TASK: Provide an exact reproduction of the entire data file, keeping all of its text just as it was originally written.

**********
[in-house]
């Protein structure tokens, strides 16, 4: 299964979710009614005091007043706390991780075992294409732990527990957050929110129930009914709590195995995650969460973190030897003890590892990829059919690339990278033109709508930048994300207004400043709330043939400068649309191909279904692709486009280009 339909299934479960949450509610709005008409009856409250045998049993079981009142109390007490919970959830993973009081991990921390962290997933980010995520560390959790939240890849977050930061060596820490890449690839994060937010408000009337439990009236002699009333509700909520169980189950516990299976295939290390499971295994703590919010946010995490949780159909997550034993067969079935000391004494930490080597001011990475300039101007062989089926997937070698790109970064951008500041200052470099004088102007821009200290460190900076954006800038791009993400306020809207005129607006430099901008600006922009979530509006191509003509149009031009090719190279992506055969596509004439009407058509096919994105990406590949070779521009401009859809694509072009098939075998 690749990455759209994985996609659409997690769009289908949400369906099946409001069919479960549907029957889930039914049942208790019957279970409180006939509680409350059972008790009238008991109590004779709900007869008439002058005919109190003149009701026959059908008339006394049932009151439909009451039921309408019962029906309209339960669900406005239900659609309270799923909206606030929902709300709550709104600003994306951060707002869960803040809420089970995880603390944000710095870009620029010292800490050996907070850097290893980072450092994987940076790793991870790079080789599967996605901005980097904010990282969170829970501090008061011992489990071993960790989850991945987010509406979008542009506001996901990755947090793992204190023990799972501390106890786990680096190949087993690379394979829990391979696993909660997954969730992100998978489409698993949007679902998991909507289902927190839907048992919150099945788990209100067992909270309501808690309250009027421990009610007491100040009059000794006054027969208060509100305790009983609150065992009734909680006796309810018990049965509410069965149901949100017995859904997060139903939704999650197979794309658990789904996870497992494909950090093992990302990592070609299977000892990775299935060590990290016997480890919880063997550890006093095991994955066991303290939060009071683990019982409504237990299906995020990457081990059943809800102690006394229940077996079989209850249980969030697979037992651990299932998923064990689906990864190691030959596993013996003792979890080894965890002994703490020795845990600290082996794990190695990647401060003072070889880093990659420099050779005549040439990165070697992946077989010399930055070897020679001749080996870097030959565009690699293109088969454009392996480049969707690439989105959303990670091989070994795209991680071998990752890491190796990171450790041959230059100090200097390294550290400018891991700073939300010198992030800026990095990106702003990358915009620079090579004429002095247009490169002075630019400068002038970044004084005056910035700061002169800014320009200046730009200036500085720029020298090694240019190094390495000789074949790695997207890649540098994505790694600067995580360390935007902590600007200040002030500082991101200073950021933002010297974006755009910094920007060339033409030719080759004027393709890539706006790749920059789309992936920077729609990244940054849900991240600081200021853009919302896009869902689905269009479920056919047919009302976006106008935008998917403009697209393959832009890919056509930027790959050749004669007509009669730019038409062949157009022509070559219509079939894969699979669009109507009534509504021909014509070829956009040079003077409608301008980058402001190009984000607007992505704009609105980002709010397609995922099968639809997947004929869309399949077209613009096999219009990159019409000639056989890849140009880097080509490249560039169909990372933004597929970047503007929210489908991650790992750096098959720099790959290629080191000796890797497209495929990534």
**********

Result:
[in-house]
């Protein structure tokens, strides 16, 4: 299964979710009614005091007043706390991780075992294409732990527990957050929110129930009914709590195995995650969460973190030897003890590892990829059919690339990278033109709508930048994300207004400043709330043939400068649309191909279904692709486009280009 339909299934479960949450509610709005008409009856409250045998049993079981009142109390007490919970959830993973009081991990921390962290997933980010995520560390959790939240890849977050930061060596820490890449690839994060937010408000009337439990009236002699009333509700909520169980189950516990299976295939290390499971295994703590919010946010995490949780159909997550034993067969079935000391004494930490080597001011990475300039101007062989089926997937070698790109970064951008500041200052470099004088102007821009200290460190900076954006800038791009993400306020809207005129607006430099901008600006922009979530509006191509003509149009031009090719190279992506055969596509004439009407058509096919994105990406590949070779521009401009859809694509072009098939075998 690749990455759209994985996609659409997690769009289908949400369906099946409001069919479960549907029957889930039914049942208790019957279970409180006939509680409350059972008790009238008991109590004779709900007869008439002058005919109190003149009701026959059908008339006394049932009151439909009451039921309408019962029906309209339960669900406005239900659609309270799923909206606030929902709300709550709104600003994306951060707002869960803040809420089970995880603390944000710095870009620029010292800490050996907070850097290893980072450092994987940076790793991870790079080789599967996605901005980097904010990282969170829970501090008061011992489990071993960790989850991945987010509406979008542009506001996901990755947090793992204190023990799972501390106890786990680096190949087993690379394979829990391979696993909660997954969730992100998978489409698993949007679902998991909507289902927190839907048992919150099945788990209100067992909270309501808690309250009027421990009610007491100040009059000794006054027969208060509100305790009983609150065992009734909680006796309810018990049965509410069965149901949100017995859904997060139903939704999650197979794309658990789904996870497992494909950090093992990302990592070609299977000892990775299935060590990290016997480890919880063997550890006093095991994955066991303290939060009071683990019982409504237990299906995020990457081990059943809800102690006394229940077996079989209850249980969030697979037992651990299932998923064990689906990864190691030959596993013996003792979890080894965890002994703490020795845990600290082996794990190695990647401060003072070889880093990659420099050779005549040439990165070697992946077989010399930055070897020679001749080996870097030959565009690699293109088969454009392996480049969707690439989105959303990670091989070994795209991680071998990752890491190796990171450790041959230059100090200097390294550290400018891991700073939300010198992030800026990095990106702003990358915009620079090579004429002095247009490169002075630019400068002038970044004084005056910035700061002169800014320009200046730009200036500085720029020298090694240019190094390495000789074949790695997207890649540098994505790694600067995580360390935007902590600007200040002030500082991101200073950021933002010297974006755009910094920007060339033409030719080759004027393709890539706006790749920059789309992936920077729609990244940054849900991240600081200021853009919302896009869902689905269009479920056919047919009302976006106008935008998917403009697209393959832009890919056509930027790959050749004669007509009669730019038409062949157009022509070559219509079939894969699979669009109507009534509504021909014509070829956009040079003077409608301008980058402001190009984000607007992505704009609105980002709010397609995922099968639809997947004929869309399949077209613009096999219009990159019409000639056989890849140009880097080509490249560039169909990372933004597929970047503007929210489908991650790992750096098959720099790959290629080191000796890797497209495929990534």